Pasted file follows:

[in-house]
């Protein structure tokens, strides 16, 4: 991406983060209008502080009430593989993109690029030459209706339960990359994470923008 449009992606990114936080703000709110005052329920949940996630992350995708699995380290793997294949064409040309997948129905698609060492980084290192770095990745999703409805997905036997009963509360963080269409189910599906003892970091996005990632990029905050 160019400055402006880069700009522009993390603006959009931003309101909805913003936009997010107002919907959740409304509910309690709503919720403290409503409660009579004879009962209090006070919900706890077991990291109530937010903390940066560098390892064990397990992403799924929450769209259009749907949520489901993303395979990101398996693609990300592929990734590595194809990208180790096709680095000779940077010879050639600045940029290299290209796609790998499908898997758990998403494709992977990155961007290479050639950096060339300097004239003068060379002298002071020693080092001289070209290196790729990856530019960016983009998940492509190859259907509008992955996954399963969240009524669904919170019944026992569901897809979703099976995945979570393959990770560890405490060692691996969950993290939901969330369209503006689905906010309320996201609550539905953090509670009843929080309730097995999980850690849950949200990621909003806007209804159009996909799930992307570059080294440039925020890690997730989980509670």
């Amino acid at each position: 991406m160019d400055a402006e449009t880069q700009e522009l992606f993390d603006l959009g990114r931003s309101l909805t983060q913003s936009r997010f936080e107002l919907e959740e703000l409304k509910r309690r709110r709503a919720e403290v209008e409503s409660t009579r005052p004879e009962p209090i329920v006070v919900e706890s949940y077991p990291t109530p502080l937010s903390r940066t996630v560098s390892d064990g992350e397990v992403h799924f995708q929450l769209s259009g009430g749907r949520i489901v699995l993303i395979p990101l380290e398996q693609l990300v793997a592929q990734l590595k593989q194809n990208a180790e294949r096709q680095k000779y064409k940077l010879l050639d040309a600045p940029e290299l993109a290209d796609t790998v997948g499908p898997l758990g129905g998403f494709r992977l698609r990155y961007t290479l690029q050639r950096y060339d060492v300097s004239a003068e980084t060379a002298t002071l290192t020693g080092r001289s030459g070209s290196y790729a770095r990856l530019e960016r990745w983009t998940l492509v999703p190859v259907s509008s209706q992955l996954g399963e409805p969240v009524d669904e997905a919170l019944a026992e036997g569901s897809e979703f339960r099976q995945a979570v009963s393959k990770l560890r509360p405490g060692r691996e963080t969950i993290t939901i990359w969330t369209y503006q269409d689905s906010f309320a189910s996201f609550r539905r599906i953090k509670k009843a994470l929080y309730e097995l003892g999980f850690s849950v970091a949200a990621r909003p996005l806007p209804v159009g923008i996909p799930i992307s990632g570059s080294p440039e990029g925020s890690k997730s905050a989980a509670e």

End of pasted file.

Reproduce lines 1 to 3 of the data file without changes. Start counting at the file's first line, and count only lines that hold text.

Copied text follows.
[in-house]
């Protein structure tokens, strides 16, 4: 991406983060209008502080009430593989993109690029030459209706339960990359994470923008 449009992606990114936080703000709110005052329920949940996630992350995708699995380290793997294949064409040309997948129905698609060492980084290192770095990745999703409805997905036997009963509360963080269409189910599906003892970091996005990632990029905050 160019400055402006880069700009522009993390603006959009931003309101909805913003936009997010107002919907959740409304509910309690709503919720403290409503409660009579004879009962209090006070919900706890077991990291109530937010903390940066560098390892064990397990992403799924929450769209259009749907949520489901993303395979990101398996693609990300592929990734590595194809990208180790096709680095000779940077010879050639600045940029290299290209796609790998499908898997758990998403494709992977990155961007290479050639950096060339300097004239003068060379002298002071020693080092001289070209290196790729990856530019960016983009998940492509190859259907509008992955996954399963969240009524669904919170019944026992569901897809979703099976995945979570393959990770560890405490060692691996969950993290939901969330369209503006689905906010309320996201609550539905953090509670009843929080309730097995999980850690849950949200990621909003806007209804159009996909799930992307570059080294440039925020890690997730989980509670």
């Amino acid at each position: 991406m160019d400055a402006e449009t880069q700009e522009l992606f993390d603006l959009g990114r931003s309101l909805t983060q913003s936009r997010f936080e107002l919907e959740e703000l409304k509910r309690r709110r709503a919720e403290v209008e409503s409660t009579r005052p004879e009962p209090i329920v006070v919900e706890s949940y077991p990291t109530p502080l937010s903390r940066t996630v560098s390892d064990g992350e397990v992403h799924f995708q929450l769209s259009g009430g749907r949520i489901v699995l993303i395979p990101l380290e398996q693609l990300v793997a592929q990734l590595k593989q194809n990208a180790e294949r096709q680095k000779y064409k940077l010879l050639d040309a600045p940029e290299l993109a290209d796609t790998v997948g499908p898997l758990g129905g998403f494709r992977l698609r990155y961007t290479l690029q050639r950096y060339d060492v300097s004239a003068e980084t060379a002298t002071l290192t020693g080092r001289s030459g070209s290196y790729a770095r990856l530019e960016r990745w983009t998940l492509v999703p190859v259907s509008s209706q992955l996954g399963e409805p969240v009524d669904e997905a919170l019944a026992e036997g569901s897809e979703f339960r099976q995945a979570v009963s393959k990770l560890r509360p405490g060692r691996e963080t969950i993290t939901i990359w969330t369209y503006q269409d689905s906010f309320a189910s996201f609550r539905r599906i953090k509670k009843a994470l929080y309730e097995l003892g999980f850690s849950v970091a949200a990621r909003p996005l806007p209804v159009g923008i996909p799930i992307s990632g570059s080294p440039e990029g925020s890690k997730s905050a989980a509670e």